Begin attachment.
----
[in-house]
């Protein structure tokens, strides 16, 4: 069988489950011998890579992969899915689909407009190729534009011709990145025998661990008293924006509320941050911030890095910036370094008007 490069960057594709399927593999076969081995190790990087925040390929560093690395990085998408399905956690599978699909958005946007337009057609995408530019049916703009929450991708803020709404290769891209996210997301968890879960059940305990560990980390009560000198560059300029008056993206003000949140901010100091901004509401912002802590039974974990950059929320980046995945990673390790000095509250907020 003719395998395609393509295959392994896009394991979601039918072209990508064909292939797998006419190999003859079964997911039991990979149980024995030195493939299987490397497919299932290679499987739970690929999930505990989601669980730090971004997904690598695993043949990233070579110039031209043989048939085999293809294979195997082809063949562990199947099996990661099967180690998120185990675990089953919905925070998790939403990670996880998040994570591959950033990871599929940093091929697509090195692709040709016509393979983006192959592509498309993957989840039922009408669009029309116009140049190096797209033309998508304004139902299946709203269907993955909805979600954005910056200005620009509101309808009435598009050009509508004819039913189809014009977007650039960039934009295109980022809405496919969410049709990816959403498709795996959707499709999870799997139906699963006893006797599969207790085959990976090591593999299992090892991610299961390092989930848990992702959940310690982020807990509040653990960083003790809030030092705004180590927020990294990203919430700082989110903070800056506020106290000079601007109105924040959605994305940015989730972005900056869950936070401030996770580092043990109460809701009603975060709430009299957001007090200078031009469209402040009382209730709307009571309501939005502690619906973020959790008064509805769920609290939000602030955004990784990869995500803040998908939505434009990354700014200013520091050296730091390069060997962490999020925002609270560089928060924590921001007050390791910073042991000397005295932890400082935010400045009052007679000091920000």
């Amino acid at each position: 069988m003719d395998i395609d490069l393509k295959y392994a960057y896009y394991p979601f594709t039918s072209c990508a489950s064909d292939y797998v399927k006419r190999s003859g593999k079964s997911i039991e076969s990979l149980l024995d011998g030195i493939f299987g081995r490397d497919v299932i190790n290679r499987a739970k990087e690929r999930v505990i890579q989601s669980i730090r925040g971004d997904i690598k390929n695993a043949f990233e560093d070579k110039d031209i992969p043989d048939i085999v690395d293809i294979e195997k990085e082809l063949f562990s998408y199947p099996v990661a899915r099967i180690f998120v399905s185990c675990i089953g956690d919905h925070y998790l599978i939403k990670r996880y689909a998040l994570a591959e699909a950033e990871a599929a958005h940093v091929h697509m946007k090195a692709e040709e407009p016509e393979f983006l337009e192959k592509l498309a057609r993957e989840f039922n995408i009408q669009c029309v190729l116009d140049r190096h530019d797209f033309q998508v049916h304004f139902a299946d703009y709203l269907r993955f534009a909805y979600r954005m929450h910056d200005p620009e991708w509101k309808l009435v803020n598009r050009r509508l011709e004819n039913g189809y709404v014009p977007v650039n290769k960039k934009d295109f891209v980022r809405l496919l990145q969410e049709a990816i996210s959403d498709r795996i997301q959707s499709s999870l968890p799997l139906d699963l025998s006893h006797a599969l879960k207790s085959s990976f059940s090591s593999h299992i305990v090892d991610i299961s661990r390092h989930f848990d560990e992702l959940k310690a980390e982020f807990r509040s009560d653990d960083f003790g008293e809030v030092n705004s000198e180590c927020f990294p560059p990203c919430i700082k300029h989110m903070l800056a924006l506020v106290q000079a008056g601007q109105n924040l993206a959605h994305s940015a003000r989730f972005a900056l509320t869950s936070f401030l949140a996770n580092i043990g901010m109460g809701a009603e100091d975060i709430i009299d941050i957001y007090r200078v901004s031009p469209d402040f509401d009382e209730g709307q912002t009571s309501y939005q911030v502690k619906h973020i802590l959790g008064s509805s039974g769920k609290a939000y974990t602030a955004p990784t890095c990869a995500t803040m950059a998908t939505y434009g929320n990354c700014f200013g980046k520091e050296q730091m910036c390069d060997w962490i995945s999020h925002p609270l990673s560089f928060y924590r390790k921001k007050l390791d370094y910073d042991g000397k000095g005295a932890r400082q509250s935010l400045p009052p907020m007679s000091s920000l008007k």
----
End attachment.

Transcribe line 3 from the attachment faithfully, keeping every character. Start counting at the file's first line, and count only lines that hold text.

């Amino acid at each position: 069988m003719d395998i395609d490069l393509k295959y392994a960057y896009y394991p979601f594709t039918s072209c990508a489950s064909d292939y797998v399927k006419r190999s003859g593999k079964s997911i039991e076969s990979l149980l024995d011998g030195i493939f299987g081995r490397d497919v299932i190790n290679r499987a739970k990087e690929r999930v505990i890579q989601s669980i730090r925040g971004d997904i690598k390929n695993a043949f990233e560093d070579k110039d031209i992969p043989d048939i085999v690395d293809i294979e195997k990085e082809l063949f562990s998408y199947p099996v990661a899915r099967i180690f998120v399905s185990c675990i089953g956690d919905h925070y998790l599978i939403k990670r996880y689909a998040l994570a591959e699909a950033e990871a599929a958005h940093v091929h697509m946007k090195a692709e040709e407009p016509e393979f983006l337009e192959k592509l498309a057609r993957e989840f039922n995408i009408q669009c029309v190729l116009d140049r190096h530019d797209f033309q998508v049916h304004f139902a299946d703009y709203l269907r993955f534009a909805y979600r954005m929450h910056d200005p620009e991708w509101k309808l009435v803020n598009r050009r509508l011709e004819n039913g189809y709404v014009p977007v650039n290769k960039k934009d295109f891209v980022r809405l496919l990145q969410e049709a990816i996210s959403d498709r795996i997301q959707s499709s999870l968890p799997l139906d699963l025998s006893h006797a599969l879960k207790s085959s990976f059940s090591s593999h299992i305990v090892d991610i299961s661990r390092h989930f848990d560990e992702l959940k310690a980390e982020f807990r509040s009560d653990d960083f003790g008293e809030v030092n705004s000198e180590c927020f990294p560059p990203c919430i700082k300029h989110m903070l800056a924006l506020v106290q000079a008056g601007q109105n924040l993206a959605h994305s940015a003000r989730f972005a900056l509320t869950s936070f401030l949140a996770n580092i043990g901010m109460g809701a009603e100091d975060i709430i009299d941050i957001y007090r200078v901004s031009p469209d402040f509401d009382e209730g709307q912002t009571s309501y939005q911030v502690k619906h973020i802590l959790g008064s509805s039974g769920k609290a939000y974990t602030a955004p990784t890095c990869a995500t803040m950059a998908t939505y434009g929320n990354c700014f200013g980046k520091e050296q730091m910036c390069d060997w962490i995945s999020h925002p609270l990673s560089f928060y924590r390790k921001k007050l390791d370094y910073d042991g000397k000095g005295a932890r400082q509250s935010l400045p009052p907020m007679s000091s920000l008007k």